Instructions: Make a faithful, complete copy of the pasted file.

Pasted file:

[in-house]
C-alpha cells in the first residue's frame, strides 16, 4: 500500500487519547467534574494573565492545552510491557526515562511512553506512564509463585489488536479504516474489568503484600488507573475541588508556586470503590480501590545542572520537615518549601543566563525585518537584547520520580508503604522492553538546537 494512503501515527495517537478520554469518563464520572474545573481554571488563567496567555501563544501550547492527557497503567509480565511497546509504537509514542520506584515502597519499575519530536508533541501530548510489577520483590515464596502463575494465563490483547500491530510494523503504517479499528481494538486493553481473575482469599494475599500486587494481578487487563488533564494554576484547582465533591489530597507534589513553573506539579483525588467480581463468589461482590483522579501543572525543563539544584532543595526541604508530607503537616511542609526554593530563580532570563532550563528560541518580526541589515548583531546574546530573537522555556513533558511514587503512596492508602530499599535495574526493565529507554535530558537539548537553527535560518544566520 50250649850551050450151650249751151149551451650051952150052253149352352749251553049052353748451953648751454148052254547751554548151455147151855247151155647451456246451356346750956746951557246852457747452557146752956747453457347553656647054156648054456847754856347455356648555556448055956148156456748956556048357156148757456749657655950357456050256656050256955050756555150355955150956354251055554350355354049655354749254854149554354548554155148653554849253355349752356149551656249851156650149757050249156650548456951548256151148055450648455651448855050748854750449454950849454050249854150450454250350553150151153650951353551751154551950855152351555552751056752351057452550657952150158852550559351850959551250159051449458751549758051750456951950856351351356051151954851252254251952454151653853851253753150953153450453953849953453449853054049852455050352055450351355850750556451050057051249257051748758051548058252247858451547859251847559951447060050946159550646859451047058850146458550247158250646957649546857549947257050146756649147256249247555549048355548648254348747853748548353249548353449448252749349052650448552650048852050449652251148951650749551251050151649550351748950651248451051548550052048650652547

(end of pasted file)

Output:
[in-house]
C-alpha cells in the first residue's frame, strides 16, 4: 500500500487519547467534574494573565492545552510491557526515562511512553506512564509463585489488536479504516474489568503484600488507573475541588508556586470503590480501590545542572520537615518549601543566563525585518537584547520520580508503604522492553538546537 494512503501515527495517537478520554469518563464520572474545573481554571488563567496567555501563544501550547492527557497503567509480565511497546509504537509514542520506584515502597519499575519530536508533541501530548510489577520483590515464596502463575494465563490483547500491530510494523503504517479499528481494538486493553481473575482469599494475599500486587494481578487487563488533564494554576484547582465533591489530597507534589513553573506539579483525588467480581463468589461482590483522579501543572525543563539544584532543595526541604508530607503537616511542609526554593530563580532570563532550563528560541518580526541589515548583531546574546530573537522555556513533558511514587503512596492508602530499599535495574526493565529507554535530558537539548537553527535560518544566520 50250649850551050450151650249751151149551451650051952150052253149352352749251553049052353748451953648751454148052254547751554548151455147151855247151155647451456246451356346750956746951557246852457747452557146752956747453457347553656647054156648054456847754856347455356648555556448055956148156456748956556048357156148757456749657655950357456050256656050256955050756555150355955150956354251055554350355354049655354749254854149554354548554155148653554849253355349752356149551656249851156650149757050249156650548456951548256151148055450648455651448855050748854750449454950849454050249854150450454250350553150151153650951353551751154551950855152351555552751056752351057452550657952150158852550559351850959551250159051449458751549758051750456951950856351351356051151954851252254251952454151653853851253753150953153450453953849953453449853054049852455050352055450351355850750556451050057051249257051748758051548058252247858451547859251847559951447060050946159550646859451047058850146458550247158250646957649546857549947257050146756649147256249247555549048355548648254348747853748548353249548353449448252749349052650448552650048852050449652251148951650749551251050151649550351748950651248451051548550052048650652547